Infrared De-icing Speeds Process and Reduces Cost

 - October 2, 2013, 3:55 AM
A Boeing 747 in the IR de-icing hangar at JFK.

Aircraft departing from two U.S. airports have a quicker and more environmentally friendly option for de-icing than traditional glycol. At New York John F. Kennedy (JFK) International Airport and Wisconsin’s Rhinelander-Oneida County Airport (RHI), departing aircraft that require de-icing can roll into an open-ended hangar where targeted infrared (IR) waves remove frost, snow and ice with a minimum of glycol usage, increasing aircraft throughput and decreasing de-icing time and cost. While these systems are not new, growing environmental concerns and airline cost-cutting measures could prompt new interest in IR de-icing technology.

“IR de-icing systems can reduce glycol usage by up to 90 percent,” according to David Speirs, president and CEO of Niagara Falls, N.Y.-based Radiant Aviation Services, which markets the IR de-icing technology. “The system generates IR waves that are tuned to the absorption rate of ice. The waves do not heat the air, just the frost or snow, and they penetrate only about two microns into the aircraft skin.”

Even though the IR system can remove frost, snow and ice without Type I glycol, the FAA still requires Type IV glycol anti-icing fluid to be applied. “But since the aircraft is warm and dry when the anti-icing fluid is applied, the anti-ice is much more effective, dramatically reducing the chances of needing to return for a second de-icing,” Speirs said. Type I glycol is occasionally used in conjunction with the IR system to remove thick accumulations of snow and ice more rapidly. Considering that it takes between 500 and 1,000 gallons of glycol (costing about $12 per gallon) to de-ice a typical commercial aircraft, using IR can save $5,000 to $10,000 per aircraft.

According to RHI airport director Joseph Brauer, Great Lakes Airlines, the last regional carrier that consistently used the IR de-icing system at the airport, reported that its glycol usage was down by 60 percent. RHI’s 120- by 140-foot facility was completed in 1998 to handle small general aviation, corporate and 19- to 50-seat commuter aircraft that serve the small northern Wisconsin airport.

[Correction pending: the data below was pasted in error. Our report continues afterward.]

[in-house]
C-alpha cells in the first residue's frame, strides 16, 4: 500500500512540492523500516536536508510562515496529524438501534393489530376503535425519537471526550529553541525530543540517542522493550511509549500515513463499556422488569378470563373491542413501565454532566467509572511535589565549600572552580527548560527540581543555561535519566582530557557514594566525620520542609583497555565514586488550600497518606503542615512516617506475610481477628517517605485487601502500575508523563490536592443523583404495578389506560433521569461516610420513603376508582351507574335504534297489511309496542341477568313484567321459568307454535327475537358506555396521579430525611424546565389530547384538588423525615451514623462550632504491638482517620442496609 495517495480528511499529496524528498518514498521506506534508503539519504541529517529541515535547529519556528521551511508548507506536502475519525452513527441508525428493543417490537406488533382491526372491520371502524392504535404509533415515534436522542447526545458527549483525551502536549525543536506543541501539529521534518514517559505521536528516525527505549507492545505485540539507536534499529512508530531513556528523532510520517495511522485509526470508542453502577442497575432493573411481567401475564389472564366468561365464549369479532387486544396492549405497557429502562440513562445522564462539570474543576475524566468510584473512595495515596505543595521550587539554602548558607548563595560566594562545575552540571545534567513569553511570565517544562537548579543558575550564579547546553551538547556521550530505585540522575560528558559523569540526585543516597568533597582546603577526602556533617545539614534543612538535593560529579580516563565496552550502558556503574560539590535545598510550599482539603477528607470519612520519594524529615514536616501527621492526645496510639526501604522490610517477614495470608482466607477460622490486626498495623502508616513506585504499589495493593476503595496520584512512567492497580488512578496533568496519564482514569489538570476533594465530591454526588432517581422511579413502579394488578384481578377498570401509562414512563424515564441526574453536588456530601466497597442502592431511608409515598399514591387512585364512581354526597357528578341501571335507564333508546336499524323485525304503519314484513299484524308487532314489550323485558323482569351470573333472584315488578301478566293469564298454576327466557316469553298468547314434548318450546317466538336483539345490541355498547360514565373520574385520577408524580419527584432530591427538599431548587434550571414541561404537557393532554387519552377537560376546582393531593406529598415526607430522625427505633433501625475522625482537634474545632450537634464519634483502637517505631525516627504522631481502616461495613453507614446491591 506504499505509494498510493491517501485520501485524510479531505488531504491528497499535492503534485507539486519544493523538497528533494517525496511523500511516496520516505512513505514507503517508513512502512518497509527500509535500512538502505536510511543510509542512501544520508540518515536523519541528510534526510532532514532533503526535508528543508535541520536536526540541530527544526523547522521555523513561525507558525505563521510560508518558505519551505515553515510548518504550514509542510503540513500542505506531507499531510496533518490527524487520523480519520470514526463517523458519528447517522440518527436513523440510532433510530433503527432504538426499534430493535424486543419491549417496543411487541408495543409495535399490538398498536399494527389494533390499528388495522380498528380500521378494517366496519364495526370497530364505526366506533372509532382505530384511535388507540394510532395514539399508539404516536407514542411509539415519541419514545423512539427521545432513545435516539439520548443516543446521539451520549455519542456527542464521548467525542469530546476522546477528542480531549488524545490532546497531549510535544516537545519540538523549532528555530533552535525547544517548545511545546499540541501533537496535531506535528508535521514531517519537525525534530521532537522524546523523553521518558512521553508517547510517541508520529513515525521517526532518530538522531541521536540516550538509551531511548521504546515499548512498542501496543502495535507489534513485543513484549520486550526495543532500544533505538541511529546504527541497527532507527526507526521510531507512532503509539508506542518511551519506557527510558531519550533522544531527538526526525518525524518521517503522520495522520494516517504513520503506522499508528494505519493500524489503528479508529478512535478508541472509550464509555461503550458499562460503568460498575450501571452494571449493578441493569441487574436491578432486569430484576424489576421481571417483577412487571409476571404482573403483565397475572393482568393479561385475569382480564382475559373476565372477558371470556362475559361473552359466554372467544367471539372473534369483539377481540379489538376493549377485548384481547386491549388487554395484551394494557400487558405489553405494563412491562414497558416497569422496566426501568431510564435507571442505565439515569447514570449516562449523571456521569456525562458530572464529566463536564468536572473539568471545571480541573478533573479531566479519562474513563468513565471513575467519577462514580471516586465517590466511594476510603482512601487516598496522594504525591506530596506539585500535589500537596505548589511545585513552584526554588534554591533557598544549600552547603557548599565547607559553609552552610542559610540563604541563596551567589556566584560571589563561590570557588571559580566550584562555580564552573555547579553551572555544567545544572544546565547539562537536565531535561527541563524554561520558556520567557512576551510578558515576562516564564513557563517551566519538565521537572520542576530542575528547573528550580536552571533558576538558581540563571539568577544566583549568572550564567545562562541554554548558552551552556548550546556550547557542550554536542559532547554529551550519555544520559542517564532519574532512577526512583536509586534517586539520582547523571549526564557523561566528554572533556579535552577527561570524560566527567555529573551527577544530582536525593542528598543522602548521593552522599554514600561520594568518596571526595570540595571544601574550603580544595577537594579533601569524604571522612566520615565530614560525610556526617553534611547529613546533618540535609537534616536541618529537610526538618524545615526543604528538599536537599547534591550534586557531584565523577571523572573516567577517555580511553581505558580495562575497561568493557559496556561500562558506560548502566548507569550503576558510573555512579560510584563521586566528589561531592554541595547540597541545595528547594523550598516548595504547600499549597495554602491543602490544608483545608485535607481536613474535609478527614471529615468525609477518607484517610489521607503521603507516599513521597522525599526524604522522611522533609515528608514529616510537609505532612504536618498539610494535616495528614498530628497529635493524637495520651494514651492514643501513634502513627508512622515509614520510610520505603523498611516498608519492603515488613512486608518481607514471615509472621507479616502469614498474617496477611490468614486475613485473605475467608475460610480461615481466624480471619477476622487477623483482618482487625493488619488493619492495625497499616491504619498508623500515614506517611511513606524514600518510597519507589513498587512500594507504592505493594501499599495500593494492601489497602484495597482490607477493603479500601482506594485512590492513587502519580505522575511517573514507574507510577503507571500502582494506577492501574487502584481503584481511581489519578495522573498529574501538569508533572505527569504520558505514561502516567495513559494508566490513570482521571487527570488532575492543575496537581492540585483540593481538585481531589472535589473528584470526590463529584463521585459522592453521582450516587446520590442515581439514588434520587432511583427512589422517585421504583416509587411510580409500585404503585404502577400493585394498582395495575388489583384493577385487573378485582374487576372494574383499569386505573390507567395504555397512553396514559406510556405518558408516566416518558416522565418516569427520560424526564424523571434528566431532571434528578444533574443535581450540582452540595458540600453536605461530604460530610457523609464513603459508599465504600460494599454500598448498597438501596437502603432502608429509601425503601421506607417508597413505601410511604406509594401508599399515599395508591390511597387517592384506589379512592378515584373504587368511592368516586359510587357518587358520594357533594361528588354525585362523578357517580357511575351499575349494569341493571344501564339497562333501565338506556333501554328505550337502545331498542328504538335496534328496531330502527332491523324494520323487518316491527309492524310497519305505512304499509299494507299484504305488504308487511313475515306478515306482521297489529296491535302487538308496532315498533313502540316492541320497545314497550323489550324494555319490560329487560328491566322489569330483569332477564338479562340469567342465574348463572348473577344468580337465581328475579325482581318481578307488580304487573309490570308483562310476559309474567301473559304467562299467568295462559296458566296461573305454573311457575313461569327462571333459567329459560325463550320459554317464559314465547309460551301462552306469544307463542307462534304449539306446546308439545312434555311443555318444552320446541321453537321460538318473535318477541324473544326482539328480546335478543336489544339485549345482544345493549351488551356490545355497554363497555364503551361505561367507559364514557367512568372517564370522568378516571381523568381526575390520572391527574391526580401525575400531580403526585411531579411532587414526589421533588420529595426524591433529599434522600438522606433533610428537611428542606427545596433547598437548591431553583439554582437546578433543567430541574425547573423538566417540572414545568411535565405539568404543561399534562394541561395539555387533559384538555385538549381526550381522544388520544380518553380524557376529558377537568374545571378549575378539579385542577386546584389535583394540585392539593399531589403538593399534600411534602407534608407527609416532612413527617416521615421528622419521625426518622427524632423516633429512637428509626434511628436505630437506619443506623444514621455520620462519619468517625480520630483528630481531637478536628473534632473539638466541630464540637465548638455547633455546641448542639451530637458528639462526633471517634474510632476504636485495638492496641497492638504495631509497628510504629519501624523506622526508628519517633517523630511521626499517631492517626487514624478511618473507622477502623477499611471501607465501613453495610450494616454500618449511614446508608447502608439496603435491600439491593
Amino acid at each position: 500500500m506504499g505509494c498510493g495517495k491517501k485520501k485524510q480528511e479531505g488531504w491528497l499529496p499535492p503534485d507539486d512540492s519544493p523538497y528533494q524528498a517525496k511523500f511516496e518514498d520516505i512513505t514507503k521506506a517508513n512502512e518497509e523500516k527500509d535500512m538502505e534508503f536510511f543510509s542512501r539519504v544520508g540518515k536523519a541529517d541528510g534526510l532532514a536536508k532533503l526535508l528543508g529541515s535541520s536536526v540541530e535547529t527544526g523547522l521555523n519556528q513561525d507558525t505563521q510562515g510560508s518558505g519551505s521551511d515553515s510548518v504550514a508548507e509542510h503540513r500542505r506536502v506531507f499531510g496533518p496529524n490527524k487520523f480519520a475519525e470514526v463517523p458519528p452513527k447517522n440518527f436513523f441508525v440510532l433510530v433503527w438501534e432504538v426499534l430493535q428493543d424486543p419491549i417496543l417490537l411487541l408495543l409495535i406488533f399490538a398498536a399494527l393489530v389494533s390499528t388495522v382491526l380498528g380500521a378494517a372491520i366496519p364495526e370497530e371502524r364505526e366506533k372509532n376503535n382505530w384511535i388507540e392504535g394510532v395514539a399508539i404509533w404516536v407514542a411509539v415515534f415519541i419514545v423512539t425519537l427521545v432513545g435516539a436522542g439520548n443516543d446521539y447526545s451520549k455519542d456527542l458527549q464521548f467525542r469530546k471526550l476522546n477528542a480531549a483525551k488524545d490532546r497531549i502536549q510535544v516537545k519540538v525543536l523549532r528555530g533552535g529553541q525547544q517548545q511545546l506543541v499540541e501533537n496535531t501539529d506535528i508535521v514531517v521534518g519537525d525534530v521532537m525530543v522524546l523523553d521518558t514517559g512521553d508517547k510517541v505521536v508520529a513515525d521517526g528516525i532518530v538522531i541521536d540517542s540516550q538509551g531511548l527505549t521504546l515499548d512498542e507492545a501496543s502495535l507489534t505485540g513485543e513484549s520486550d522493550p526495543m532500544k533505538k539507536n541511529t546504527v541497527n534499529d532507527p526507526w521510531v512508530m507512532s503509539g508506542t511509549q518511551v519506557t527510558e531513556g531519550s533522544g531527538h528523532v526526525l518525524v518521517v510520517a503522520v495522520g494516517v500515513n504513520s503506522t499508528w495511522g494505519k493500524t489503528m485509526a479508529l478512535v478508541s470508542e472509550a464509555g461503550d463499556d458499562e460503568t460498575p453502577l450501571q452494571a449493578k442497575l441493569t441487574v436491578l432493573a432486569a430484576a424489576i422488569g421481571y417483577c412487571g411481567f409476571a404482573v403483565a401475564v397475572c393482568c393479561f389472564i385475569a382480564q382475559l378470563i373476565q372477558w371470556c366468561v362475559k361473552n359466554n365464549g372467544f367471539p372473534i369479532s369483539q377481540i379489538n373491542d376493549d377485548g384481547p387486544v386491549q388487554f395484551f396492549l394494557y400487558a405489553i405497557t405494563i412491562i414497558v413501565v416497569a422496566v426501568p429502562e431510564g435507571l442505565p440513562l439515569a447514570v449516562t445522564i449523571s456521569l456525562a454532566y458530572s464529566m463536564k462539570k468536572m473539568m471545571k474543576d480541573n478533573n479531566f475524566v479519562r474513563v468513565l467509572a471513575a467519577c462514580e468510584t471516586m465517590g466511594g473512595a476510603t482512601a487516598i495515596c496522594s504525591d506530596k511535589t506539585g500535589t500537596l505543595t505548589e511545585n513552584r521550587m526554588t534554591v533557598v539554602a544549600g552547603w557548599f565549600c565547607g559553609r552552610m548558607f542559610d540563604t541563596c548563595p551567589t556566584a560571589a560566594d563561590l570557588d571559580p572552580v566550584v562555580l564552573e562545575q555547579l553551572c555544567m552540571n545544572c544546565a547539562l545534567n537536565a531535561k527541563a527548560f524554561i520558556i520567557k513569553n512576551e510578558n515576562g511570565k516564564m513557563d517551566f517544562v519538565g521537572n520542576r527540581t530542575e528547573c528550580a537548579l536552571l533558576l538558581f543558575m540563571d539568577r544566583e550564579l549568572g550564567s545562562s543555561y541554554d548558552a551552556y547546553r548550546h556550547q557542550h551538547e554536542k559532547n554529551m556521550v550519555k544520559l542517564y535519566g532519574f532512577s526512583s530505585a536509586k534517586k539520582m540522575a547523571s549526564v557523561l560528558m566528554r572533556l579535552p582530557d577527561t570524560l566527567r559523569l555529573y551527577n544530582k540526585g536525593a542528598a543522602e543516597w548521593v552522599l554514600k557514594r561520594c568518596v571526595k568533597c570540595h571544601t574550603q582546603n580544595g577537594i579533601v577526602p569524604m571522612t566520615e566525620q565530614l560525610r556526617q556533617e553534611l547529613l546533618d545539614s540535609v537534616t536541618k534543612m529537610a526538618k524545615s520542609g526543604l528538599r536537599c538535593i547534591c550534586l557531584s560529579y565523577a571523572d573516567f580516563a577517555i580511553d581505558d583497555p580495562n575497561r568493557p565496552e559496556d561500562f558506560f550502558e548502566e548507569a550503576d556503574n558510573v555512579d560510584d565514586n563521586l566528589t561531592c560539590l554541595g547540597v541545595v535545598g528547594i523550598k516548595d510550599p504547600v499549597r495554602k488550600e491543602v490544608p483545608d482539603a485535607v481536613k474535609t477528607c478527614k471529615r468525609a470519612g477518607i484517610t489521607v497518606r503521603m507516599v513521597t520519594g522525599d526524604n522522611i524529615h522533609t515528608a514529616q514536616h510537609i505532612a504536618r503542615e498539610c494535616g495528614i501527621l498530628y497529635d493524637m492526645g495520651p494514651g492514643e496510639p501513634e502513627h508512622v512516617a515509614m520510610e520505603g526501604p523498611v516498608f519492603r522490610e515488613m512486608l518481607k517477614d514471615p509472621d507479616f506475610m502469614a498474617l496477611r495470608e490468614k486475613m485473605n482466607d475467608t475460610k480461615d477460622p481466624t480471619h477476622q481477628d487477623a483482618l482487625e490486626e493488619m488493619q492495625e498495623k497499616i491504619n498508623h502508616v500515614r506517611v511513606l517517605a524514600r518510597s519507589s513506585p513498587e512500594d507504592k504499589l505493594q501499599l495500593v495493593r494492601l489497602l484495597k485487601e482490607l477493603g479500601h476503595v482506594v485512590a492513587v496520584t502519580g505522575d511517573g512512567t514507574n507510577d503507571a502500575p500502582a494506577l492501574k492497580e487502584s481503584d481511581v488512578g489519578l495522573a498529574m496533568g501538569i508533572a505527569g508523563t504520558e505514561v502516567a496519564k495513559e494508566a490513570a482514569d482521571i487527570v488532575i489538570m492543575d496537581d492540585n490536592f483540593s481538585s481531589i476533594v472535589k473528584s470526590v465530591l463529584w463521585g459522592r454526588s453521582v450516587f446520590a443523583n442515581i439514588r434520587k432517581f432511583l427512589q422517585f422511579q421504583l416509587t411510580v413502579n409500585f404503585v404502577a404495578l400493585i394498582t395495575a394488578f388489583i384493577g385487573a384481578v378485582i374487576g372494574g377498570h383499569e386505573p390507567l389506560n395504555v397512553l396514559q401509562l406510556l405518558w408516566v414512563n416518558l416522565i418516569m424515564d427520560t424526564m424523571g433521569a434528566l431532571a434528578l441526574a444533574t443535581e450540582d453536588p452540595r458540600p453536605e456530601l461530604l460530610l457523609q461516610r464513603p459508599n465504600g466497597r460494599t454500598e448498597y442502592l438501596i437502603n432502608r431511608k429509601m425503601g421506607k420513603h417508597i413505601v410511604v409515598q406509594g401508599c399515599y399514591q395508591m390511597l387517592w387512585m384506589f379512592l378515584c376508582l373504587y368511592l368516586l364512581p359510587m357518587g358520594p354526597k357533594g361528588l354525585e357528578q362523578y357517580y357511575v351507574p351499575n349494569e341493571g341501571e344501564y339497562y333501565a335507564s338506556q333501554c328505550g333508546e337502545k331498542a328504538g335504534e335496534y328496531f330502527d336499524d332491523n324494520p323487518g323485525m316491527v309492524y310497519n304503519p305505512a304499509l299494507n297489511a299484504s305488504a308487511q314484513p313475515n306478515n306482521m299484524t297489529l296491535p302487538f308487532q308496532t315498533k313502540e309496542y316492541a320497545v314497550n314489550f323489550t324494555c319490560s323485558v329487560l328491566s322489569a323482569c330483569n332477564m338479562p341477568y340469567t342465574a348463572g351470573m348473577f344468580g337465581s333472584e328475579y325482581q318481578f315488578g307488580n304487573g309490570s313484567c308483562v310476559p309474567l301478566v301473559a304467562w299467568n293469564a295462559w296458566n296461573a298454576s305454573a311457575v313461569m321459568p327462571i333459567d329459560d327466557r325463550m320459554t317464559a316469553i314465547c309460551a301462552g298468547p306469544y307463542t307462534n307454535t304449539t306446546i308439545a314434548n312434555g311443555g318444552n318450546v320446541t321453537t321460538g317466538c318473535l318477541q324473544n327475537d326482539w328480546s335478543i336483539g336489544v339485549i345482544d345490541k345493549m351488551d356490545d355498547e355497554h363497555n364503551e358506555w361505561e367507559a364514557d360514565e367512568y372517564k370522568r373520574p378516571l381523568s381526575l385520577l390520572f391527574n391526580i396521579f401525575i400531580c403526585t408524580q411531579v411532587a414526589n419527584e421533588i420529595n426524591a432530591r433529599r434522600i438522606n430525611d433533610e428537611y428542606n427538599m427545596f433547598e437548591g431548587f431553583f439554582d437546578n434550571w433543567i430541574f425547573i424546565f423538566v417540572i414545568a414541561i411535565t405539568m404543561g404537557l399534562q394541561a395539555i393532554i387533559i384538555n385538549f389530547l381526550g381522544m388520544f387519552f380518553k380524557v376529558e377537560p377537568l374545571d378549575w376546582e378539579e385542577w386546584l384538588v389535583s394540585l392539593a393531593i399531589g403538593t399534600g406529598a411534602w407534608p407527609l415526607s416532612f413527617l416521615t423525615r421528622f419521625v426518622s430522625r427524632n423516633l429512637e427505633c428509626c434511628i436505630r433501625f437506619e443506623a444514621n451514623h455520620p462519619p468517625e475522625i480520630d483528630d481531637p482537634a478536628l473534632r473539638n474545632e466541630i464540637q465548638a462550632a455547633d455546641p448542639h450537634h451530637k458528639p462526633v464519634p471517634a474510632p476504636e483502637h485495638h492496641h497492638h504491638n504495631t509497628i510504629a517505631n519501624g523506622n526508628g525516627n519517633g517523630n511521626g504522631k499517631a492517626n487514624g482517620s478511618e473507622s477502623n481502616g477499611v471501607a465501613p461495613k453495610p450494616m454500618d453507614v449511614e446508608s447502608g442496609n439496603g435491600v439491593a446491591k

RHI charges flat rates for using the IR de-icing system in five-minute increments, with most aircraft incurring about $125 in charges. RHI’s current carrier, SkyWest, did not use the IR system during the 2012-13 winter season, but is considering its use this winter. “Even without the airlines, we have general aviation aircraft that use the system about three or four times per season,” Brauer said. “Once the system is warmed up, [the IR system] takes the frost off an aircraft in about 30 seconds using less than one dollar’s worth of energy.”

Even more important to airlines than the reduced glycol costs is the quicker throughput achieved by using IR de-icing instead of the traditional glycol dousing. According to documents provided by Radiant using data from the JFK facility for the 2010-2011 winter season, average snow/ice removal time for a Boeing 737-size aircraft was approximately 17 minutes from the time the aircraft rolls into the hangar until it exits. Boeing 747-300-size aircraft averaged 19 minutes. This means that three to four 737s or two 747s can be de-iced per hour, versus approximately 45 to 90 minutes per aircraft with conventional glycol de-icing.

Real Estate for De-Icing Facilities Limited

But although the IR de-icing technology has significant environmental and efficiency benefits for both airports and aircraft operators, the technology has been slow to catch on.

“It’s actually not just the cost of the [IR de-icing] facility, but finding a good spot on the airport for it,” said Christopher Soleski, aviation practice leader for Hatch Mott MacDonald, the civil engineering firm headquartered in Iselin, N.J., that assisted with the design of the IR de-icing facility at JFK. “It’s difficult to find the right piece of land that’s required to make an IR structure happen. Conventional de-icing pads are as close as possible to the runway to minimize re-icing problems. The IR structure for a large aircraft can be 100 feet tall, and a structure that tall cannot be built close to the runways. Instead the airport has to give up valuable real estate that could be used for commercial value.”

Completed in 2006, the $12 million IR de-icing facility at JFK was an experiment funded approximately 75 percent through FAA grants, with the Port Authority of New York and New Jersey (PANYNJ) funding the rest. AIN sources have indicated that PANYNJ plans to incorporate IR de-icing technology in a new, larger facility at JFK, although PANYNJ representatives would not confirm this.

The fixed-structure requirement of the IR system is one detriment that caused the demise of a Radiant IR system at Newark (EWR) in 2005 after its operator, Continental Airlines, upgraded its fleet to Boeing 737s with winglets that extended beyond the width of the IR structure.